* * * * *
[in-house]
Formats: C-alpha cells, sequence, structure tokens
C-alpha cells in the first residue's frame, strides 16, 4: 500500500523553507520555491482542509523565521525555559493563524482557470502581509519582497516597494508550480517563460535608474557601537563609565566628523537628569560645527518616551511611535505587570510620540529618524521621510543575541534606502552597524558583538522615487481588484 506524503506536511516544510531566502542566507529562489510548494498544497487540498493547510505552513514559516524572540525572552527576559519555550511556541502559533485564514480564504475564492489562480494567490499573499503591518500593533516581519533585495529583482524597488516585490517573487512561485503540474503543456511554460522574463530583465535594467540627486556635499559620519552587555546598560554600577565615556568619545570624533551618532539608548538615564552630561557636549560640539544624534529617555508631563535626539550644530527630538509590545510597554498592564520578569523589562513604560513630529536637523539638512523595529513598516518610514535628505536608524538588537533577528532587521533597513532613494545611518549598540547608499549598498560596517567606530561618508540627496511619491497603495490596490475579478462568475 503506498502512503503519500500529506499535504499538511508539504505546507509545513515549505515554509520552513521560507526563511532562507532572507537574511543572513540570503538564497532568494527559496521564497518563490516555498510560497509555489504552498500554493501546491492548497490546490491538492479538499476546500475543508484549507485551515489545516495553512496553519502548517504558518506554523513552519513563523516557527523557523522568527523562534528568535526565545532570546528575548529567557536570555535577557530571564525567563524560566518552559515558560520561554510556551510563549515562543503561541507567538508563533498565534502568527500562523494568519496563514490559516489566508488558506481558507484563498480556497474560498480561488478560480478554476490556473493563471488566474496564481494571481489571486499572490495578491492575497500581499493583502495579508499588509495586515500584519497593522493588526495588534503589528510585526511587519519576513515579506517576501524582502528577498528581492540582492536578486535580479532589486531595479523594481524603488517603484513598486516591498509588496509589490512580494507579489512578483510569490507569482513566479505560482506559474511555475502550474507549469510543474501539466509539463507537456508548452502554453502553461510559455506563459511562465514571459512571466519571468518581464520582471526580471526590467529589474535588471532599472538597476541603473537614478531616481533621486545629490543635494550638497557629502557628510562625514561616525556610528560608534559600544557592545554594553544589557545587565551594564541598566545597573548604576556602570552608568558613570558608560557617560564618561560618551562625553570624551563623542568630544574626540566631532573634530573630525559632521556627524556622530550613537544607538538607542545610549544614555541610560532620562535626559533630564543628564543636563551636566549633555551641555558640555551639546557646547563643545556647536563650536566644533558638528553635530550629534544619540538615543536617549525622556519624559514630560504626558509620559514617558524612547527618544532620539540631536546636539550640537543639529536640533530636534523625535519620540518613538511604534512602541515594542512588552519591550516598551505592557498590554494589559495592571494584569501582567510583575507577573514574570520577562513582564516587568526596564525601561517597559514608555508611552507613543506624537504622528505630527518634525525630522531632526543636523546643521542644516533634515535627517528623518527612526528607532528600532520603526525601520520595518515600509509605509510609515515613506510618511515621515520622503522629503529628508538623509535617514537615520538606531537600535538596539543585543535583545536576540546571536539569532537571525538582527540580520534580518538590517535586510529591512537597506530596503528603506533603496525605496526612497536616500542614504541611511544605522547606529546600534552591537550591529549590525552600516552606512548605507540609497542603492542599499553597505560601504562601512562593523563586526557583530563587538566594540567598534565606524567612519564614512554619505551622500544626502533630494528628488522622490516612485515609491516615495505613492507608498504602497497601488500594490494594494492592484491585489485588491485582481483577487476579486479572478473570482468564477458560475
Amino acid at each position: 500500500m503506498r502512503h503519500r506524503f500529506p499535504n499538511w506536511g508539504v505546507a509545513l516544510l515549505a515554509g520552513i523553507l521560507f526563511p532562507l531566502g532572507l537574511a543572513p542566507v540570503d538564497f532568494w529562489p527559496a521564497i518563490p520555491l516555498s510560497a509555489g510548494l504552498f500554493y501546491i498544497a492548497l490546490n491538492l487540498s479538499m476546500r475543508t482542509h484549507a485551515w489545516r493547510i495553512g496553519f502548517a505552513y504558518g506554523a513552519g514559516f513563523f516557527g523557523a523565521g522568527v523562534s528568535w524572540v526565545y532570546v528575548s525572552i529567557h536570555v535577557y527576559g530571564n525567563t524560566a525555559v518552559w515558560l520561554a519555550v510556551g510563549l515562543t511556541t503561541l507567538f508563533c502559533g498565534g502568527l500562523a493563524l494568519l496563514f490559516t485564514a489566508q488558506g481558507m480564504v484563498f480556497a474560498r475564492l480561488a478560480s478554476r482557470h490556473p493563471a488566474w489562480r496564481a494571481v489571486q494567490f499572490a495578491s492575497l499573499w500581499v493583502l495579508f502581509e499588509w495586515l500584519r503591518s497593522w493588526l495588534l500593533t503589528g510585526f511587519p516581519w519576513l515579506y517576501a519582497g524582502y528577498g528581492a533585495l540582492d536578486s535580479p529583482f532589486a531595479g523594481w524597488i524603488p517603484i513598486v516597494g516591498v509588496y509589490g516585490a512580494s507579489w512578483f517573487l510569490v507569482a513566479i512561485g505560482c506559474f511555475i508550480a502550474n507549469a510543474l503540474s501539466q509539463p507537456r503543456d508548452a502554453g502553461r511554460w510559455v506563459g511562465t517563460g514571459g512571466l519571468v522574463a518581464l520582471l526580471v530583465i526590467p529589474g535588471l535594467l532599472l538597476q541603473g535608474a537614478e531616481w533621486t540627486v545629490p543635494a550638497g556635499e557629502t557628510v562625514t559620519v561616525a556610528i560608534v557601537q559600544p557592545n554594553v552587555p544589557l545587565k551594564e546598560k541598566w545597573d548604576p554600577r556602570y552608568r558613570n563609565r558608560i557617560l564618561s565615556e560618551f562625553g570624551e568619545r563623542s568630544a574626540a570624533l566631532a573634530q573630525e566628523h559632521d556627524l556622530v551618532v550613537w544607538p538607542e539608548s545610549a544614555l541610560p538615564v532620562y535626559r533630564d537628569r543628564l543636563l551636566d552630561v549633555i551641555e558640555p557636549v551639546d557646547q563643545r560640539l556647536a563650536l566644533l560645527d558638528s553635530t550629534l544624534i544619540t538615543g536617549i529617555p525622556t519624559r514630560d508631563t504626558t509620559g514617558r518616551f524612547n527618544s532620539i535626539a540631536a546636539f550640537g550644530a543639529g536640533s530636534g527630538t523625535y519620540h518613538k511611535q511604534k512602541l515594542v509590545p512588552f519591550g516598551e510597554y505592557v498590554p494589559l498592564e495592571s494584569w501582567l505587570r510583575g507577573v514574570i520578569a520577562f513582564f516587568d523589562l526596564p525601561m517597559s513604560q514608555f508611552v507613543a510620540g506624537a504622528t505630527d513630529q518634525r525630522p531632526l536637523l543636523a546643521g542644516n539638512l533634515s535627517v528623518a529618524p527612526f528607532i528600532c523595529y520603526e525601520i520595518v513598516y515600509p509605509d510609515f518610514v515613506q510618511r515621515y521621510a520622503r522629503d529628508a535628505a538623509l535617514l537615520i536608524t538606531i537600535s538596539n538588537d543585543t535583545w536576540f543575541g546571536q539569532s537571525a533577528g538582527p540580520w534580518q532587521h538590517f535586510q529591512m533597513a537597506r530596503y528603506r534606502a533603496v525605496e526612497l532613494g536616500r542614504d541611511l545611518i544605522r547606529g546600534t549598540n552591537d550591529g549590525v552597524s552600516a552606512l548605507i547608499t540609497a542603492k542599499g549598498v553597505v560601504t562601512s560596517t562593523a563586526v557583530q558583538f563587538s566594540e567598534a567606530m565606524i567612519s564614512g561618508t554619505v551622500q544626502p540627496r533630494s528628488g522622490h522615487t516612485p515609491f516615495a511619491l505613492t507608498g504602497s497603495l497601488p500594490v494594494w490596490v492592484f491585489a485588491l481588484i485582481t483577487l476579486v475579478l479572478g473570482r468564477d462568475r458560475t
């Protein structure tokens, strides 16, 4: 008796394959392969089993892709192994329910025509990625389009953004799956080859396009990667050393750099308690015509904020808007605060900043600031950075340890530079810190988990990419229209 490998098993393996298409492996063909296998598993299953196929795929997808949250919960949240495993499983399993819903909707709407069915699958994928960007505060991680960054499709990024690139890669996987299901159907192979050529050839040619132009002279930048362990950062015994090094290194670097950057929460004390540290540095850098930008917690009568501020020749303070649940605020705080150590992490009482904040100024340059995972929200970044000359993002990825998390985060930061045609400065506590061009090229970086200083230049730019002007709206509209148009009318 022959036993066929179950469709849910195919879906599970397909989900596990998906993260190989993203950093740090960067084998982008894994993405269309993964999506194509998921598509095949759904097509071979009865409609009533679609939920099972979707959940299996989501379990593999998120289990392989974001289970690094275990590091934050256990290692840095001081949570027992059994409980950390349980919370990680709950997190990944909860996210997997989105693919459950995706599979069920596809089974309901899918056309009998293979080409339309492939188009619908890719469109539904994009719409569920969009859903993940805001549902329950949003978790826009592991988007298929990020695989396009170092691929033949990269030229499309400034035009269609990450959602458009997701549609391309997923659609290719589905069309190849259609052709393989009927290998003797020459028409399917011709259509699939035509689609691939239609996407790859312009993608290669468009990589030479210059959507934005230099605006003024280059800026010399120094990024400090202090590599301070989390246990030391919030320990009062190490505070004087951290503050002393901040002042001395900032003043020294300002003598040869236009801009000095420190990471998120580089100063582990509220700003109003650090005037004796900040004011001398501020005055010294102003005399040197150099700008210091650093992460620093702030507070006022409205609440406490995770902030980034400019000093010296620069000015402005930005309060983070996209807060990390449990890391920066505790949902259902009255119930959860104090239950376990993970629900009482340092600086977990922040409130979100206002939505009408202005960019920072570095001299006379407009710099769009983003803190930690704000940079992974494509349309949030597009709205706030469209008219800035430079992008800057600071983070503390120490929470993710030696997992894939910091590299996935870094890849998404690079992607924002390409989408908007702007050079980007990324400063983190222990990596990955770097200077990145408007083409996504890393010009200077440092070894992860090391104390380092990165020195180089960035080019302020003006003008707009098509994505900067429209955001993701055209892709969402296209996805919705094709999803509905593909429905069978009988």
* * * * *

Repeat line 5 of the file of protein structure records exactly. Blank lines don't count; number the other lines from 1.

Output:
């Protein structure tokens, strides 16, 4: 008796394959392969089993892709192994329910025509990625389009953004799956080859396009990667050393750099308690015509904020808007605060900043600031950075340890530079810190988990990419229209 490998098993393996298409492996063909296998598993299953196929795929997808949250919960949240495993499983399993819903909707709407069915699958994928960007505060991680960054499709990024690139890669996987299901159907192979050529050839040619132009002279930048362990950062015994090094290194670097950057929460004390540290540095850098930008917690009568501020020749303070649940605020705080150590992490009482904040100024340059995972929200970044000359993002990825998390985060930061045609400065506590061009090229970086200083230049730019002007709206509209148009009318 022959036993066929179950469709849910195919879906599970397909989900596990998906993260190989993203950093740090960067084998982008894994993405269309993964999506194509998921598509095949759904097509071979009865409609009533679609939920099972979707959940299996989501379990593999998120289990392989974001289970690094275990590091934050256990290692840095001081949570027992059994409980950390349980919370990680709950997190990944909860996210997997989105693919459950995706599979069920596809089974309901899918056309009998293979080409339309492939188009619908890719469109539904994009719409569920969009859903993940805001549902329950949003978790826009592991988007298929990020695989396009170092691929033949990269030229499309400034035009269609990450959602458009997701549609391309997923659609290719589905069309190849259609052709393989009927290998003797020459028409399917011709259509699939035509689609691939239609996407790859312009993608290669468009990589030479210059959507934005230099605006003024280059800026010399120094990024400090202090590599301070989390246990030391919030320990009062190490505070004087951290503050002393901040002042001395900032003043020294300002003598040869236009801009000095420190990471998120580089100063582990509220700003109003650090005037004796900040004011001398501020005055010294102003005399040197150099700008210091650093992460620093702030507070006022409205609440406490995770902030980034400019000093010296620069000015402005930005309060983070996209807060990390449990890391920066505790949902259902009255119930959860104090239950376990993970629900009482340092600086977990922040409130979100206002939505009408202005960019920072570095001299006379407009710099769009983003803190930690704000940079992974494509349309949030597009709205706030469209008219800035430079992008800057600071983070503390120490929470993710030696997992894939910091590299996935870094890849998404690079992607924002390409989408908007702007050079980007990324400063983190222990990596990955770097200077990145408007083409996504890393010009200077440092070894992860090391104390380092990165020195180089960035080019302020003006003008707009098509994505900067429209955001993701055209892709969402296209996805919705094709999803509905593909429905069978009988």